Pace: 97 possessions (fast)
Offensive Efficiency: 109.75 points/100 possessions (top 10)
Defensive Efficiency: 82.75 points allowed/100 possessions (off the charts)
Some bullets to add to Brendan’s recap:
• The number that should jump out to all of us, I think, is this: The C’s committed just nine turnovers last night. This from a team that turned the ball over more than almost anyone over the last two seasons.
You know what? They’re better this year. The C’s are turning over the ball on 14.4 percent of their possessions, which ranks 19th in the league, according to Basketball Reference. It’s not really much of an improvement—the C’s ranked 29th in both 2008 and 2009, but their turnover percentages were 15.0 and 14.8 in those seasons. Turns out the league is a bit more turnover prone this season, so the C’s, by turning the ball over about one fewer time per game, have jumped 10 spots in the rankings.
Still, every possessions helps, and when the C’s take care of the ball like they did last night, they are practically unbeatable.
By the way, you know which Celtic (among the regulars) has cut his turnover rate the most? Perk. He’s turning the ball over on about 19.4 percent of the possessions on which he tries to do something with it, down from 23 percent last season—when Perk had the worst turnover rate in the league among player who logged at least 500 minutes, according to John Hollinger.
• Rajon Rondo committed five of the C’s 10 turnovers tonight, but that’s not a catastrophe given the (very fast) pace of the game and the way he dominated the ball. He was obviously fantastic on both ends, and it’s wonderful for his development that he is beginning to show more aggressiveness as a scorer even when confronted with larger defenders (like Derrick Rose).
Rajon was 3-of-6 on jumpers last night, according to ESPN.com’s shot charts. If this improvement continues over the next 60 games, the ceiling for Celtics gets nudged up just a bit.
• Tony Allen continues to be a train wreck with the basketball. Two turnovers in 11 minutes, and you could see both of them coming before they happened. He can help this team, but he needs to play under control at all times. And yes, this sentence would have applied just as much in freaking 2005.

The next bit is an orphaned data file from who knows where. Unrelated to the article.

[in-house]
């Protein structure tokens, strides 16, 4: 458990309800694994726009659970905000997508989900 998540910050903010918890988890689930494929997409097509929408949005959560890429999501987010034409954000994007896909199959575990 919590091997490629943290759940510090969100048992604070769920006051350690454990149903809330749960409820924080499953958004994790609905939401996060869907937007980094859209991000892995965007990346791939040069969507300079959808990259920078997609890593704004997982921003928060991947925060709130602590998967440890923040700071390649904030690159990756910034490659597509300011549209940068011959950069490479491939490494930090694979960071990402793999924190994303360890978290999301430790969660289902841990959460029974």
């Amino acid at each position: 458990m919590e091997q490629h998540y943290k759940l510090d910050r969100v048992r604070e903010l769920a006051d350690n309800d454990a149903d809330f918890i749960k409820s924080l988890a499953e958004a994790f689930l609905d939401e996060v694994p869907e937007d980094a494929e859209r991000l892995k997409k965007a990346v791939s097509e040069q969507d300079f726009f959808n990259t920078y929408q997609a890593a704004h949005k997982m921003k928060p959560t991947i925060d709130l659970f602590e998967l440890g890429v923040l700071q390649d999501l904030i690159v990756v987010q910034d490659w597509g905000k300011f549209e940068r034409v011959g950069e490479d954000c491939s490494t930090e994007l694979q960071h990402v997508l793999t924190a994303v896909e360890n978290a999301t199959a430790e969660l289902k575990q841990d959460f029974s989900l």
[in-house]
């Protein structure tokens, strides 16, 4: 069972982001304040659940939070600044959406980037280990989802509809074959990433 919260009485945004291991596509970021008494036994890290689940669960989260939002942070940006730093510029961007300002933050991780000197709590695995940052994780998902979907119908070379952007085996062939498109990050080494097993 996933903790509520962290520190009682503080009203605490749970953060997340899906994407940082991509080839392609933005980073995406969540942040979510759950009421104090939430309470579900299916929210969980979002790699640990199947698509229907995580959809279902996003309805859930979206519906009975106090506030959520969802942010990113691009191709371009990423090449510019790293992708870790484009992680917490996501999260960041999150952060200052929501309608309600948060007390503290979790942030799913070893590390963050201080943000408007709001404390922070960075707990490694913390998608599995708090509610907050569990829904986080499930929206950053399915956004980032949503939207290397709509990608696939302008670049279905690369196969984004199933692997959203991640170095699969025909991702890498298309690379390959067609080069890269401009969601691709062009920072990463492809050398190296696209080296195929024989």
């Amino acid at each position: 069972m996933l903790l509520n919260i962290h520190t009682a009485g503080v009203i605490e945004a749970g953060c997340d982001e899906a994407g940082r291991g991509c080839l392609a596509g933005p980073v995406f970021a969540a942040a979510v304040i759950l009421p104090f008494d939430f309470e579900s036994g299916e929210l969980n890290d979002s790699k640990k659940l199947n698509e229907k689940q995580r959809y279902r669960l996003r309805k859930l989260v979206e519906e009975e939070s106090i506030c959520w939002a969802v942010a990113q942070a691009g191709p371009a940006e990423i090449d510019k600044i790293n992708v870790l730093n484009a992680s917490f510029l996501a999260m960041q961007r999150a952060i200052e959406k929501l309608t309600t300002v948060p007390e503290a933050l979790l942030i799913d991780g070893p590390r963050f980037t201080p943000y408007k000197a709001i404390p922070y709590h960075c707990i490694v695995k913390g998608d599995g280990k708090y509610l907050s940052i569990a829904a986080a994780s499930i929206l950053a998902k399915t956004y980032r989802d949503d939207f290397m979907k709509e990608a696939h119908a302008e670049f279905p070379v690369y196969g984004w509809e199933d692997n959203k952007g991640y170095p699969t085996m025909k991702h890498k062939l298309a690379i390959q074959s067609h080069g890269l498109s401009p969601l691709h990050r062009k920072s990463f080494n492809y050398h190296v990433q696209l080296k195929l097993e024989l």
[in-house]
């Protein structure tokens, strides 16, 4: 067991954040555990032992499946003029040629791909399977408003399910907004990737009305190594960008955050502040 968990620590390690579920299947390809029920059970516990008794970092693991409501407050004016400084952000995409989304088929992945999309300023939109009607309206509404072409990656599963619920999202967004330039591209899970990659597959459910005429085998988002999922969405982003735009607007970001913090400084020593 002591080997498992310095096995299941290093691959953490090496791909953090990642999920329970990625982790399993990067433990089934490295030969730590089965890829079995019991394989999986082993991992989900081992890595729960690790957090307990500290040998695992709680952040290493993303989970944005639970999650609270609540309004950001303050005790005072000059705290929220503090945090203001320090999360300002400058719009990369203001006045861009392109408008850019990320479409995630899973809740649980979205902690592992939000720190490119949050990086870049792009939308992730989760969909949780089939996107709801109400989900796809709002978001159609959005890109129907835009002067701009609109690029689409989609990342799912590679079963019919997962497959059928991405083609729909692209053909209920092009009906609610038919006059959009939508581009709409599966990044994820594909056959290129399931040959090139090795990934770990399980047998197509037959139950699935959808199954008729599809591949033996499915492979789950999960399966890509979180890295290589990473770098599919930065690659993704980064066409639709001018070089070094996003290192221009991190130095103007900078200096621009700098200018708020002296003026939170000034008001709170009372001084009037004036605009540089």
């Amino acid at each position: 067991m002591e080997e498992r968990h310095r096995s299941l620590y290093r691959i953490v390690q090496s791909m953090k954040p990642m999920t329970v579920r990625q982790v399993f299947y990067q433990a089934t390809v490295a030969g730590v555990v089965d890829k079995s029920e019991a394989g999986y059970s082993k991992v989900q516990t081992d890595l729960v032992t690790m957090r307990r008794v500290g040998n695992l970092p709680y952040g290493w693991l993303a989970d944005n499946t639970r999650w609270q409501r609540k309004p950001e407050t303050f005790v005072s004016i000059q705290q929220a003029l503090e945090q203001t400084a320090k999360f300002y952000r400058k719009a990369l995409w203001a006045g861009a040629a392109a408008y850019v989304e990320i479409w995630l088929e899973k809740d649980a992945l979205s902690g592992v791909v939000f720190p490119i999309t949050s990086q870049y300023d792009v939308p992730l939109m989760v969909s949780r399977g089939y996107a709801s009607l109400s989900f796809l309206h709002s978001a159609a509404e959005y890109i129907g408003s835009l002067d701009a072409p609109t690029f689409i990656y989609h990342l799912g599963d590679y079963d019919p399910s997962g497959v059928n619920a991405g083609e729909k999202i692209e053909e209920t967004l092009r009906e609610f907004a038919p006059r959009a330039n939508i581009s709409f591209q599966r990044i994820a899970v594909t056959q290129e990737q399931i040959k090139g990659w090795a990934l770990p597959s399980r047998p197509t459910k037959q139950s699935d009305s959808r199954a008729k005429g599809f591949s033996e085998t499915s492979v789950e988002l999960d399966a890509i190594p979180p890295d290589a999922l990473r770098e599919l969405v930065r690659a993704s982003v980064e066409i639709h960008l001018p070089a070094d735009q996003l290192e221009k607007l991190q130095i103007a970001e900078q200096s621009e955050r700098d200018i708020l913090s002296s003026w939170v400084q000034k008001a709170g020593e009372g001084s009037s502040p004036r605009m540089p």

• Sheed once again went to the post when the match-ups dictated that he should, and the results were once again positive for the team.
Four free throws in 22 minutes for Sheed, which is the equivalent of like 20 for Chris Bosh. I watched this game with a Bulls fan who rates the NBA somewhere between World Cup soccer and Olympic curling on his favorite sports list, and he took a lot of joy out of watching Sheed over the course of a full game. He was unfamiliar with “Ball Don’t Lie!” and was genuinely startled when some indecipherable scream came from the television during a run-of-the-mill free throw attempt. I explained the origin of the scream, and he couldn’t stop laughing. And then, of course, Sheed screamed it again two minutes later.
Sheed is becoming like your old wacky uncle who comes over for Christmas dinner, tells bad jokes all night and begins to repeat them after a glass or two of wine. At first, the bit is funny, but his lack of discipline eventually ruins it. “Ball Don’t Lie!” and “And-1″ should be special treats, and Sheed is slowly ruining them.
• What can you say about the C’s defense at this point? They defend the screen/roll better than anyone in the league, their rotations are pitch-perfect and every look within 15 feet is just a bit harder against the C’s than it would be against any other team.
It’s strange to say, but as Luol Deng (and Brad Miller) rained in contested and semi-contested 20-footers in the first half, I knew the C’s would win easily. You can’t depend on shots like that, and yet those are the only kinds of shots an offensively incompetent team like Chicago is going to get against a defensive team like Boston.
The Bulls obviously stink on offense, and they have the personnel to at least not stink. I mean, they have a point guard who should be deadly running the screen/roll and creating for his teammates. Sure, none of those teammates are very adept at rolling to the hoop and finishing, and none of them can serve as the three-point shooter who becomes the second screen/roll option when wing defenders sag down to help on the roll man.
But they just shouldn’t be this bad. The team is just totally undisciplined in their shot selection. John Salmons launched shots in this game that are just unacceptable NBA shots unless you’re Kobe. And he was just 2-of-7!
• Sixteen offensive rebounds for Chicago sounds horrible, but it’s not as bad as you’d think. This is why you have to look at percentages and play-by-play logs and not raw rebound totals. The pace of this game plus Chicago’s horrible shooting added up to 55 total rebounding chances at that end of the floor. That’s a ton. The C’s grabbed 71 percent of those rebounds. A defensive rebounding rate of 71 percent ranks about 26th in the league. So the C’s didn’t do a good job on the offensive glass, but it wasn’t catastrophically bad for a single game.
Also of note: According to ESPN’s play-by-play, the Bulls grabbed 11 of their 16 offensive rebounds in the 4th quarter, including five on what appears to be one possession. So these weren’t exactly relevant offensive boards. When the game was in the balance—to the degree that it ever was—the C’s controlled the defensive glass.
That’s it. Onto Memphis tomorrow, where we get our first look at the revamped and dangerous Grizz, one of the most interesting teams in the league.